What are the early warning signs of COPD?
COPD, also known as chronic obstructive pulmonary disease, is a condition that makes it hard to breathe and can worsen over time. Catching COPD early can help you better manage the disease, but symptoms can be mild, and you may even mistake them for a common cold. So, what are the early warning signs of COPD?
COPD risk factors and causes
More than 16 million Americans have COPD and millions more may have it but don’t recognize the symptoms until later stages of the disease.
The main cause and most significant risk factor of COPD is long-term cigarette smoking, but nonsmokers can get COPD as well. The chemicals in cigarette smoke weaken your lungs' defense against infections, narrow air passages, cause swelling in air tubes, and destroy air sacs, which are all contributing factors to COPD. The more years you smoke and the more often you smoke, the greater your risk. Additionally, people exposed to large amounts of secondhand smoke can also be at risk.
COPD can occur in people exposed to fumes from burning fuel for cooking and heating in homes with poor ventilation systems. Long-term exposure to environmental factors like air pollution, chemical fumes, vapors, and dust in the workplace can harm the lungs.
Although rare, some people may develop a form of COPD called alpha-1 deficiency-related emphysema, which is a genetic condition that affects the body's ability to produce a protein (Alpha-1) that protects the lungs.
COPD early warning signs
In its early stages, COPD may not cause any symptoms, or they may be so mild that the individual does not notice them at first. In fact, symptoms of COPD don’t appear until significant lung damage has occurred.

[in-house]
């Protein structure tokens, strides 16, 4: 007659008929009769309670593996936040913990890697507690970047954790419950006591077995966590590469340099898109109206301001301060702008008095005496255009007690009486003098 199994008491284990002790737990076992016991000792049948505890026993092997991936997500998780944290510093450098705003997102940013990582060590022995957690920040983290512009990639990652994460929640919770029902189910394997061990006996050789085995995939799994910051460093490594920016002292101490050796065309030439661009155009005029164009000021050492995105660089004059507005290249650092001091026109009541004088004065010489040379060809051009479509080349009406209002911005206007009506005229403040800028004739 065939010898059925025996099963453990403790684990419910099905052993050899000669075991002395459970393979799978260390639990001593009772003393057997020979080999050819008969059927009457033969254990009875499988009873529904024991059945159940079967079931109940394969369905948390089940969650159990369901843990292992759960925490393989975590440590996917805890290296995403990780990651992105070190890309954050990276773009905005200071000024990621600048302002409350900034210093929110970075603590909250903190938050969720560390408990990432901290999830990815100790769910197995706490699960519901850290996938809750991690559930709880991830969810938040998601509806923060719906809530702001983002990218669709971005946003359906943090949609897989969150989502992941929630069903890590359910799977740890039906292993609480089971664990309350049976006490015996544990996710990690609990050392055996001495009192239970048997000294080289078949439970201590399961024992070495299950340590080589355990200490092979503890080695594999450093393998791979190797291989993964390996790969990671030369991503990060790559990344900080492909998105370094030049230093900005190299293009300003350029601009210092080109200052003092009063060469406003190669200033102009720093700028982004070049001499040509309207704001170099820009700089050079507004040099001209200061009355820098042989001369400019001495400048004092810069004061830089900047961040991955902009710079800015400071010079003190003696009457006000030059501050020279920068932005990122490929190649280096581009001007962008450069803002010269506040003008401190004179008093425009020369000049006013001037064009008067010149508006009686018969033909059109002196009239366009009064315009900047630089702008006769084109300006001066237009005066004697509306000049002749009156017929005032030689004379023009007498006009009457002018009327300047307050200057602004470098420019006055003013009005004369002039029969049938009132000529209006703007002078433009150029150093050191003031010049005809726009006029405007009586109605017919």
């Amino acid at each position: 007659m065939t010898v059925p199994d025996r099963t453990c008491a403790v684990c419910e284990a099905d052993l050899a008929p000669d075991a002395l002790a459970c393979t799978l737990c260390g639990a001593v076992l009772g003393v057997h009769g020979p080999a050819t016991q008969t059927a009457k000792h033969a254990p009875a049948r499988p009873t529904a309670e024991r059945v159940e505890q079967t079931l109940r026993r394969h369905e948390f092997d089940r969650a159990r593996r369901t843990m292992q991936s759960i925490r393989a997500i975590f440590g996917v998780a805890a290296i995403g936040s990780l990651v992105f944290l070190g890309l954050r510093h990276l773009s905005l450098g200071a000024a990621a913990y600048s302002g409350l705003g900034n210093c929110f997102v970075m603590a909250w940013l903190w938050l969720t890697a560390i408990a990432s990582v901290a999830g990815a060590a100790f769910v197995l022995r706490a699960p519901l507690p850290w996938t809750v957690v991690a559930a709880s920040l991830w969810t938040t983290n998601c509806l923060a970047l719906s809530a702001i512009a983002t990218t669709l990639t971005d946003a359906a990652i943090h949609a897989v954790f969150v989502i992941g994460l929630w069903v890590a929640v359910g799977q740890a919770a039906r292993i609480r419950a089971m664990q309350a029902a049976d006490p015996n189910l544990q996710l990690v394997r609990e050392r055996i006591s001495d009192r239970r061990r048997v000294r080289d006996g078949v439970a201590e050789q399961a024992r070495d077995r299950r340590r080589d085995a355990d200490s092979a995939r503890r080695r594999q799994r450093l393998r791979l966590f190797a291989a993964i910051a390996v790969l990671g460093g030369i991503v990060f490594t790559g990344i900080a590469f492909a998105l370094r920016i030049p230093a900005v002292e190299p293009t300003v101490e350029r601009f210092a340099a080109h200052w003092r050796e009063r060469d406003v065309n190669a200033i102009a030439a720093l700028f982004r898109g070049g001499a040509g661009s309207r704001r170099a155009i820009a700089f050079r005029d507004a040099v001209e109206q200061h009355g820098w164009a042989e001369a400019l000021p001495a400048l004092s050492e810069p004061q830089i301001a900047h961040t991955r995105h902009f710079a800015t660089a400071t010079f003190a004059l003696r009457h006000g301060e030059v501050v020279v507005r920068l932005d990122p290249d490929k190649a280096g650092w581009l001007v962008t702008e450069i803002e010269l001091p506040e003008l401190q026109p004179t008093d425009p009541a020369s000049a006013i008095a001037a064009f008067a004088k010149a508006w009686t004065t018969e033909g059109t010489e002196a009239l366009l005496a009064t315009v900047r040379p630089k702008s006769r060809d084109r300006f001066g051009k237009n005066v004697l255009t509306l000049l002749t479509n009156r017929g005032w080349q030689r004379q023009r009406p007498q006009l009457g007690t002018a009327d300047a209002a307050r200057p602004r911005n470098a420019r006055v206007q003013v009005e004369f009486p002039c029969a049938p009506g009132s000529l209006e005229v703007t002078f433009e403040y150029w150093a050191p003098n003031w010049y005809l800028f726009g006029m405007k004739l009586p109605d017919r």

COPD symptoms and severity vary from person to person, but because the disease is progressive, symptoms often get worse over time. Four early signs and symptoms of COPD include:
Shortness of breath: The obstruction of air passages makes it more difficult for a person to breathe, leading to shortness of breath. At first, shortness of breath may only occur after exercise, but if you notice it worsening over time and happening after routine activities, it’s time to see a doctor.
Fatigue: People with COPD need to exert extra effort to breathe. This can result in lower energy levels and fatigue. Some people cope with their breathing difficulties by becoming less active, which can lead to them becoming less physically fit, which can also lead to feelings of being tired all the time.
Chronic cough: A persistent cough is often one of the first symptoms of COPD. A person may experience a chesty cough that does not go away on its own. While coughing helps remove phlegm and mucus from the lungs, it also may signify a problem with their lungs. If your cough becomes chronic, speak to your doctor about possible causes (including COPD).
Excess mucus production: Producing too much mucus can also be an early indicator of COPD. Mucus is essential for keeping the airways moist, and it also captures germs and irritants that get into the lungs. When a person inhales an irritant, such as cigarettes, chemical fumes, or dust, their body produces more mucus, which can lead to coughing. Long-term exposure to irritants can damage the lungs, putting you at risk of developing COPD.
The symptoms list is not limited to the four above, so if you notice frequent respiratory infections, chest tightness, and wheezing, it’s best to see a doctor. When your COPD symptoms suddenly worsen, it might mean that you’re having a COPD exacerbation, also known as a COPD flare-up or episode. This occurs when your COPD symptoms get worse than usual and may continue to get worse without extra treatment. Warning signs that an exacerbation is beginning can be different for each person. Having a COPD action plan can make it easier to know when to call your doctor or get emergency help.
There are a variety of COPD resources and support networks out there. Don’t know where to start? No worries. Here are easy-to-access resources for people living with COPD, their families, and their care partners.
New studies are testing the safety and efficacy of investigational treatments for COPD. People living with COPD are needed to help move this science forward.